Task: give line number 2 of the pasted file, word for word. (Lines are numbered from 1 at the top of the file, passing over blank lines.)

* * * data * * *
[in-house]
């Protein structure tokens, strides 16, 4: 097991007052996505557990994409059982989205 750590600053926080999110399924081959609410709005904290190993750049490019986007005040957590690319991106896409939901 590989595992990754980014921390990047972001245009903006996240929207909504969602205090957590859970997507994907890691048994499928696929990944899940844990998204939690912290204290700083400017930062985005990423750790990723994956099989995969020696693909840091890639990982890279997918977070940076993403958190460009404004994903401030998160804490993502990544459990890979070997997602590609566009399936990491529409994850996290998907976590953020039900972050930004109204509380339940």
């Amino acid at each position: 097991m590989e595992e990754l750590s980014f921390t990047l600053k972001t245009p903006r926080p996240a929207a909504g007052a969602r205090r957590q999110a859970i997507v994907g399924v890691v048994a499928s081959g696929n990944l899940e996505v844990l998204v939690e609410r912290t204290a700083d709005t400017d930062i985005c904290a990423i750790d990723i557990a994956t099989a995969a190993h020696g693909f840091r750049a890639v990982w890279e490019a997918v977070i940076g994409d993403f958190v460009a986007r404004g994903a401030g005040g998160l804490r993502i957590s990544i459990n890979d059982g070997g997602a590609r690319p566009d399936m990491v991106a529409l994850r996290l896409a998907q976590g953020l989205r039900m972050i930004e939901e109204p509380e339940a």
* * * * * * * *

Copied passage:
């Protein structure tokens, strides 16, 4: 097991007052996505557990994409059982989205 750590600053926080999110399924081959609410709005904290190993750049490019986007005040957590690319991106896409939901 590989595992990754980014921390990047972001245009903006996240929207909504969602205090957590859970997507994907890691048994499928696929990944899940844990998204939690912290204290700083400017930062985005990423750790990723994956099989995969020696693909840091890639990982890279997918977070940076993403958190460009404004994903401030998160804490993502990544459990890979070997997602590609566009399936990491529409994850996290998907976590953020039900972050930004109204509380339940």